Before you jump in and get started with chickens, you need to make sure your backyard is well suited for chickens.
If you don’t do your homework, it can cause all sorts of problems. It can result in stressed chickens, cause arguments with your neighbours, get you evicted or even fined by your local council / government.
On the other hand, a little bit of planning will make sure you avoid any problems and help you get the most out of backyard chickens.
While backyard chickens are allowed in many places around the world, it varies a lot depending on where you live. So before you get started, you need to check what the rules are to make sure you not breaking any laws.
Often regulations for chicken keeping are set by local governments, so thats the place to check.
Backyard chicken keeping regulations are set by local government councils. Chicken keeping is generally allowed in urban areas, with no roosters allowed and restrictions on the number of hens depending on where you live.
Backyard chicken keeping regulations in Canada are set by each city (municipalities) in their animal by-laws. Many urban areas in Canada don’t allow backyard chicken-keeping at all.
Chicken keeping ordinances and laws are set by local governments for each jurisdiction (e.g. city, town, parish). There are still many urban areas in the USA that don’t allow backyard chicken keeping at all (around 10%). Although this is changing, with a groundswell of successful petitions to have laws changed.
In the UK, there are no specific laws against keeping backyard chickens. However at a local government level there may be by-laws in place that stop or restrict backyard chicken keeping. Also, if have over 50 birds (way more than you would want in the average backyard) then you are required to register them with Department for Food and Rural Affairs (DEFRA).
Where chicken keeping is allowed, there are often certain rules and restrictions to follow.
There is often a restriction on the number of chickens you can keep. This can be a fixed number or is sometimes based on the size of your property.
Roosters are usually not allowed in urban areas because they have a loud crow that starts at the crack of dawn. This isn't a problem for egg laying, because hens don’t need Roosters to lay eggs. You only need a rooster if you want to fertilise eggs, to breed chicks. Without a rooster, the eggs will be infertile and cannot turn to chicks.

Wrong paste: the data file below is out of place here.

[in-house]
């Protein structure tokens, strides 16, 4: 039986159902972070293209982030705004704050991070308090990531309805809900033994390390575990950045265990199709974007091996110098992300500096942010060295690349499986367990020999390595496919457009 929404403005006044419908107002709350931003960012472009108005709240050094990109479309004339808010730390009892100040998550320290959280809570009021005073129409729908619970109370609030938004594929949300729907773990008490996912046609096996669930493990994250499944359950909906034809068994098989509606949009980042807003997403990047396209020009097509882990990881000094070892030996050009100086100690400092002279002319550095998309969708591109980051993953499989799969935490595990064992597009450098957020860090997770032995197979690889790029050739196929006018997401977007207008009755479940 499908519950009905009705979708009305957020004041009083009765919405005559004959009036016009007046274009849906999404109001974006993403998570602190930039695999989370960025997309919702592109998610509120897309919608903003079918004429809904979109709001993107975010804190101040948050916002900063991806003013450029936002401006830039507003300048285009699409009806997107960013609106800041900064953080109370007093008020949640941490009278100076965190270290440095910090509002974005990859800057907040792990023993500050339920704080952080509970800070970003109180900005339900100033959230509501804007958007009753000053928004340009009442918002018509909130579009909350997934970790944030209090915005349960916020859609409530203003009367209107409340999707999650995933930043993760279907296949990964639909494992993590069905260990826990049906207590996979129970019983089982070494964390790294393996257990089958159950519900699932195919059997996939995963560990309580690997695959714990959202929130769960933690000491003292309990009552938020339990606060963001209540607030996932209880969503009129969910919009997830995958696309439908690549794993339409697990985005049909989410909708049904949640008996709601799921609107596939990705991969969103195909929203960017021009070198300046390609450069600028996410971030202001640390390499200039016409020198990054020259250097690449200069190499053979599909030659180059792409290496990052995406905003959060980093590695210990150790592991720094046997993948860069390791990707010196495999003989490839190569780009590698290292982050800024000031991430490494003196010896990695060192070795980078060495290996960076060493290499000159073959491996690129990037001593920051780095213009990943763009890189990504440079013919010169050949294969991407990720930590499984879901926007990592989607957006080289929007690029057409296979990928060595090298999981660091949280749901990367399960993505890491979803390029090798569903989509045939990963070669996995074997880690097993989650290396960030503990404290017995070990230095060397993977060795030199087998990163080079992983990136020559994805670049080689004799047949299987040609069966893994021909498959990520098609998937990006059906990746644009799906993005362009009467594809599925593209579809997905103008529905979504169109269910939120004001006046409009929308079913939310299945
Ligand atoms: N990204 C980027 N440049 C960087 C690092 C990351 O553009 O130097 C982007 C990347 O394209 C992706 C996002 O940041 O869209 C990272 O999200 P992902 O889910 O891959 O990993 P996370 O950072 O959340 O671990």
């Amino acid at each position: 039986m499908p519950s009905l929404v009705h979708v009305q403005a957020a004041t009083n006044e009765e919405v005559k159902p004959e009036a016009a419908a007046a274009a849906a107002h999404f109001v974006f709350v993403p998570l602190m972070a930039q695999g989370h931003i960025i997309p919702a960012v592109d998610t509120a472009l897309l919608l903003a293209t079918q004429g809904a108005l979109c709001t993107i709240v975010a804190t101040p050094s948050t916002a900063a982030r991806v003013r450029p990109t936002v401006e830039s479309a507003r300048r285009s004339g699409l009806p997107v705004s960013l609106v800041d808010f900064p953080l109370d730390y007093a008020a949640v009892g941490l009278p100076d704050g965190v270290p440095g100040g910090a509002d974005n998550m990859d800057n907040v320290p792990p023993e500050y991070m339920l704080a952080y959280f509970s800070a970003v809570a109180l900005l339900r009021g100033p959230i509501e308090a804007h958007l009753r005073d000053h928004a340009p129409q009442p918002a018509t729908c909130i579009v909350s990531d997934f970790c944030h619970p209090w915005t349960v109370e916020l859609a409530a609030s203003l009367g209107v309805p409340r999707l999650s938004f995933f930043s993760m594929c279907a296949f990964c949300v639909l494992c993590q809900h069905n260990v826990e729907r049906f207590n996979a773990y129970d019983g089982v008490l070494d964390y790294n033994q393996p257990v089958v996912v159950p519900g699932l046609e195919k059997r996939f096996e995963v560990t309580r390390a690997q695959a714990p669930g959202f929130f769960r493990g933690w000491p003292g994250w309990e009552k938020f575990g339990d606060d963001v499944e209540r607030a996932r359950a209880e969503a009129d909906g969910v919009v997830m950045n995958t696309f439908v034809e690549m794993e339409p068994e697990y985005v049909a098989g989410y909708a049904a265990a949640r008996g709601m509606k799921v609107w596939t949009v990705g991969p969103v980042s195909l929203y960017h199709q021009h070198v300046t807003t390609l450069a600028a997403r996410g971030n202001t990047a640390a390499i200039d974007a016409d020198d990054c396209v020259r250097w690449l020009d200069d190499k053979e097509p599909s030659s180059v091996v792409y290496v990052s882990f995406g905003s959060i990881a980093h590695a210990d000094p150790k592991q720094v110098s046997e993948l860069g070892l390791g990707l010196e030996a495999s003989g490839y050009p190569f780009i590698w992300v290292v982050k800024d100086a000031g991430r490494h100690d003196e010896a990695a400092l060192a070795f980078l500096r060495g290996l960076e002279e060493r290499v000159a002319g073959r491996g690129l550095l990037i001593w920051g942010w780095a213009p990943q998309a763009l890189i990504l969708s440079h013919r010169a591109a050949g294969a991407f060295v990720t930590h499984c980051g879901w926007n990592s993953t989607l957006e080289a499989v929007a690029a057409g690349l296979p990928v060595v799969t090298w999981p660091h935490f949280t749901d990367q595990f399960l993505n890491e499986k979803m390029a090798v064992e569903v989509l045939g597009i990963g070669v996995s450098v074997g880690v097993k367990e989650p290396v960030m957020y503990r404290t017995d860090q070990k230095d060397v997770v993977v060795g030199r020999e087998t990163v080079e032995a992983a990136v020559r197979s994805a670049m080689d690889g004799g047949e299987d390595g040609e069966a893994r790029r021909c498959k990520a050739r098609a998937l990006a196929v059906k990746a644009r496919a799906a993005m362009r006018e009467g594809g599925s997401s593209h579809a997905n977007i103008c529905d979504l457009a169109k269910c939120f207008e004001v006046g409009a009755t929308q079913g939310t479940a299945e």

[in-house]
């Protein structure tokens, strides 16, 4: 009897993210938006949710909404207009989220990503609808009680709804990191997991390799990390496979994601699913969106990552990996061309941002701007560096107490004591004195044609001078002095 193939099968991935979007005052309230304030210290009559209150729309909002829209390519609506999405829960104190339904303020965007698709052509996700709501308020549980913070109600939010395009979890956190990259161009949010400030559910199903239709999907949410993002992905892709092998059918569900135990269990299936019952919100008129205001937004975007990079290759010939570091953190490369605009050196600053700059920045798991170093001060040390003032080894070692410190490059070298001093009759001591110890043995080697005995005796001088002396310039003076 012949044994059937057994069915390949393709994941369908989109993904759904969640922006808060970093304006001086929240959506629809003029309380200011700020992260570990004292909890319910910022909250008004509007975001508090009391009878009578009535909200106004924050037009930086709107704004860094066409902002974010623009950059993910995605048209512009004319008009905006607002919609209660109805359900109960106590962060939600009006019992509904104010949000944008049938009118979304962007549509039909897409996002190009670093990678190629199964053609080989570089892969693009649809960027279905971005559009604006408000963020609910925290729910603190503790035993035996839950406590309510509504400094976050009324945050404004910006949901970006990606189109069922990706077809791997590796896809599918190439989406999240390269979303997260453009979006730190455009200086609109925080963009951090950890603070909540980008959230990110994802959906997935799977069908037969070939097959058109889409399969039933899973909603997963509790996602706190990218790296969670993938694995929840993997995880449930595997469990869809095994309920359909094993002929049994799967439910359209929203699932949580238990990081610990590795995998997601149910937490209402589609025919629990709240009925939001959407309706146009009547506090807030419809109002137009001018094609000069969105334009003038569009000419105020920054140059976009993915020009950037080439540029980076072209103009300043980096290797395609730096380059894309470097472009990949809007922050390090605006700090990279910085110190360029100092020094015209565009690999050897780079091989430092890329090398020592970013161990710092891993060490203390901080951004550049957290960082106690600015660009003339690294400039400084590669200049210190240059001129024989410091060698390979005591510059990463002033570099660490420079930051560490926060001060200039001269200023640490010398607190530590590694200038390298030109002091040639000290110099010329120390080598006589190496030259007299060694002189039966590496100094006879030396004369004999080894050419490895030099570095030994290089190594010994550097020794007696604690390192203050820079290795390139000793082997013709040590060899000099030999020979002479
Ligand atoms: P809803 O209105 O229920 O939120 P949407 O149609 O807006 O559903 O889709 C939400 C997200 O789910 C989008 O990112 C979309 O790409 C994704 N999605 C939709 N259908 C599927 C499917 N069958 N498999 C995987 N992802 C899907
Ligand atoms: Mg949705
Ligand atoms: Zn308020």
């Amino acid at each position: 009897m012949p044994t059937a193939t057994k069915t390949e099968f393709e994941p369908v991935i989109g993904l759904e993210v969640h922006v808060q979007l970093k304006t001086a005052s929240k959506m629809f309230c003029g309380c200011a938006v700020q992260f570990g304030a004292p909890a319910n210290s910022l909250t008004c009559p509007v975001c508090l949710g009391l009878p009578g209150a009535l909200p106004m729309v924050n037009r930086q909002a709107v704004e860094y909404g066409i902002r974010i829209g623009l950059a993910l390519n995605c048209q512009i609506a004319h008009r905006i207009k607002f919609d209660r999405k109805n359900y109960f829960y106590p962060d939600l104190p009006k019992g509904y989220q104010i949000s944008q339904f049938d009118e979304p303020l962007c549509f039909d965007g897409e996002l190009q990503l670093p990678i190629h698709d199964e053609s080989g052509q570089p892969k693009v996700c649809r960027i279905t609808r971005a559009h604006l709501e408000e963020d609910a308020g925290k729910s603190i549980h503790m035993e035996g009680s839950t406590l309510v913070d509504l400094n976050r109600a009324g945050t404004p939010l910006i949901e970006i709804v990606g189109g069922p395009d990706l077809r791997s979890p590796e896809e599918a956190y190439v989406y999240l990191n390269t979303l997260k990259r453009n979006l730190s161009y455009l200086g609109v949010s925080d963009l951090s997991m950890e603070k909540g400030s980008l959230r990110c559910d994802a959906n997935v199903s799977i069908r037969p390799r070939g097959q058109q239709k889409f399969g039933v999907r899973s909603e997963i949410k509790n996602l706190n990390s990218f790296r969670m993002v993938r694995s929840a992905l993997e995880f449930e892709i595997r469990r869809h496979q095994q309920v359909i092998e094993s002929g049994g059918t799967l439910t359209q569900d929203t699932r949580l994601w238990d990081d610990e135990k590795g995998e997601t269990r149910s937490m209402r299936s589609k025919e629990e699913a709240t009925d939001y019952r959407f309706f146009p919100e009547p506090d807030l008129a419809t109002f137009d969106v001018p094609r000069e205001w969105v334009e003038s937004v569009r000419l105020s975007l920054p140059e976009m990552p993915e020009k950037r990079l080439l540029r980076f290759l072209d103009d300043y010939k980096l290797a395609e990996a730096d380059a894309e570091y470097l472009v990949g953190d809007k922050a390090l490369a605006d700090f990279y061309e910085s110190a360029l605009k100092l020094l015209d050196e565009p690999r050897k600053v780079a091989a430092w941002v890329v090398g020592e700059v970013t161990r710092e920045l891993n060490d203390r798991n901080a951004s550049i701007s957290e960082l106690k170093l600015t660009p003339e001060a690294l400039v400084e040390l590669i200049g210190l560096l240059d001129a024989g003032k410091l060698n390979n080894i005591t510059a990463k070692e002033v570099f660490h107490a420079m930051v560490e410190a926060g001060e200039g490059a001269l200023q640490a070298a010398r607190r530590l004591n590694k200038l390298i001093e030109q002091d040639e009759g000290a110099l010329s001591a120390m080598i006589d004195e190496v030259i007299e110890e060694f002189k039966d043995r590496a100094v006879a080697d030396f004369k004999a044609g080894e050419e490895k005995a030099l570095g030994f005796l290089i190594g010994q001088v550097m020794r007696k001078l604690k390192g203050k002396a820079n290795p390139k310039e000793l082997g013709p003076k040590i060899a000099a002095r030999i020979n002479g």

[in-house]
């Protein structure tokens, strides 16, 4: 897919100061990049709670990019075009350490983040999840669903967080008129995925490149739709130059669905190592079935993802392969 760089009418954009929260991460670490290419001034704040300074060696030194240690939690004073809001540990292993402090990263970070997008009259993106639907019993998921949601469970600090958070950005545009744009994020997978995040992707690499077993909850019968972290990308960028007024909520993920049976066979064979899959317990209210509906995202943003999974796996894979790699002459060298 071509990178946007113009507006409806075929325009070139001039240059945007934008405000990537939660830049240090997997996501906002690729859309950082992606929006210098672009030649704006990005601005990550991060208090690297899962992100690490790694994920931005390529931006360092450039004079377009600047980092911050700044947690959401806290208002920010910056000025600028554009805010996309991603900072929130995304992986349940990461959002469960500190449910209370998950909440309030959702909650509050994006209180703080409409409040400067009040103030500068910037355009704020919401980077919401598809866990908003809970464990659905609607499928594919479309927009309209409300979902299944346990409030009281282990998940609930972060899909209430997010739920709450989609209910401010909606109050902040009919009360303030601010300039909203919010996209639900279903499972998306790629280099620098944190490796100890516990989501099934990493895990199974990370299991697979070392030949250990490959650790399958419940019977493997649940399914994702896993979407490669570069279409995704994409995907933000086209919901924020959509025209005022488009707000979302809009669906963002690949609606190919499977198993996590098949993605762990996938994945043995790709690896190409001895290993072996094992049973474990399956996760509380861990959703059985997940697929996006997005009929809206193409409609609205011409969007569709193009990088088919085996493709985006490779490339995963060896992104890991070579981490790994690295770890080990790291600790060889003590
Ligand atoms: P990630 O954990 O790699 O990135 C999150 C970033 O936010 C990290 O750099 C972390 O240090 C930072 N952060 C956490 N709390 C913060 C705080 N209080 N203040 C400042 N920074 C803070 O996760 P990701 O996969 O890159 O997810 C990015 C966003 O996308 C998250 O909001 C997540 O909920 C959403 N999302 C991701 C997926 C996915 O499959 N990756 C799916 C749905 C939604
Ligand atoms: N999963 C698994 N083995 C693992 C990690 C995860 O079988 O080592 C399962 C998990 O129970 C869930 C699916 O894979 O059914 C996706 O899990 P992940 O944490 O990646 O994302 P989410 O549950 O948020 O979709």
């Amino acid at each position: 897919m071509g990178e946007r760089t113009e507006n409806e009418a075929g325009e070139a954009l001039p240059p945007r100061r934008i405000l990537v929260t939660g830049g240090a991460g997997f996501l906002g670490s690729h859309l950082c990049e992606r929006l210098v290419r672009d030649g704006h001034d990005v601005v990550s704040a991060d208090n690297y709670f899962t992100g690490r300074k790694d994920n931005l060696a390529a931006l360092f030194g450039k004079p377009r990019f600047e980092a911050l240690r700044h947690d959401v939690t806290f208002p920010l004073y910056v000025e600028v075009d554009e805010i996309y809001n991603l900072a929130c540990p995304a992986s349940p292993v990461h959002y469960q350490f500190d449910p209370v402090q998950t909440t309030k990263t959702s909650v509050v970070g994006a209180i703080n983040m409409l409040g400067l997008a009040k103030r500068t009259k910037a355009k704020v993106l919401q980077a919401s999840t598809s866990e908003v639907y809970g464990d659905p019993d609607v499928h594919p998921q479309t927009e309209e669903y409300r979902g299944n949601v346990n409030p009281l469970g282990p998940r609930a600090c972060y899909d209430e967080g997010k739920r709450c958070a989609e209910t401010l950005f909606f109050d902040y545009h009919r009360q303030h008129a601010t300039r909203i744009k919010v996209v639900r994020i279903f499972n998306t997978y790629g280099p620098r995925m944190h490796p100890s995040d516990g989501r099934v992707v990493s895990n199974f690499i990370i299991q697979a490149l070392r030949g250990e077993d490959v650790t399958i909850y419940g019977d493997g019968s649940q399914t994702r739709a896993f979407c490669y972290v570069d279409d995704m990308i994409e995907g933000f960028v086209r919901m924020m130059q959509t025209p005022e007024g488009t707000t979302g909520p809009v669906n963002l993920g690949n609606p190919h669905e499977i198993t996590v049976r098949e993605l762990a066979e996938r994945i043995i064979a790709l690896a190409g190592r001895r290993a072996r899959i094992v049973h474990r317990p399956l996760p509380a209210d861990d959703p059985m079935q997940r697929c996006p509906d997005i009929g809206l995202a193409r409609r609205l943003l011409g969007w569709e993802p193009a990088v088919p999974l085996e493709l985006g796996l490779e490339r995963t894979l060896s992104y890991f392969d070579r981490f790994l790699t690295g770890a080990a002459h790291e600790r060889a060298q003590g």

There are often hygiene standards you have to follow when looking after your chickens. This means:
There is usually a requirement that chickens don't cause nuisance from excessive noise. Chickens typically make a lot less noise than barking dogs, so in my view this shouldn't not be a problem. But even without roosters, they do make some noise. It can be annoying to neighbours if its early in the morning or right outside their window. This can be managed by:
Sometimes there are rules on where you can put your coop. Usually this means keeping the coop a certain distance from your neighbours fence, house or roads. I have also seen some rules which require coops to have a concrete floor.
Even if there are no specific restrictions, your local government is likely to investigate any complaints about noisy or stinky chickens from your neighbours. A general nuisance or public health requirement can usually be enforced if you don't look after your chickens properly.
If chicken keeping is not legal in your area - stick up for your rights and find like-minded people to petition for change! There have been lots of communities that have been successful in getting the rules changed, to allow backyard chickens.
When your starting out with chickens it can be hard to know how much space you need. Most people overestimate the number of chickens their property can handle, and this leads to problems.
Chickens are social animals which means you need at least 2 together. The minimum space for 2 chickens in a coop and run setup is about 9 square meters (100ft squared). This is about the size of a small bedroom
If to many chickens are let loose on your backyard, the chickens will turn your backyard into a barren wasteland. With a coop and run, the damage is contained to an area set aside for chickens. But when you let them loose in you backyard, you're inviting trouble. Grass and plants will be stripped bare because of the impact of:
Because of this, you will want to generously overestimate the outdoor space needed. As a general guide, you should have a maximum of 3 hens per 50 square meters (550 square ft) of free ranging space. This is based on an estimate of the manure load (40kg of manure per hen / per year) and the amount of scratching and digging that your grass or garden can sustain. This is a very rough guide only and it would be a good idea to start with less than this to see how your backyard holds up. It can also depend on a lot of factors such as the type and age of plants in your yard. And if your hens are only free ranging for part of the day, then they will have less of an impact and you won't need as much space.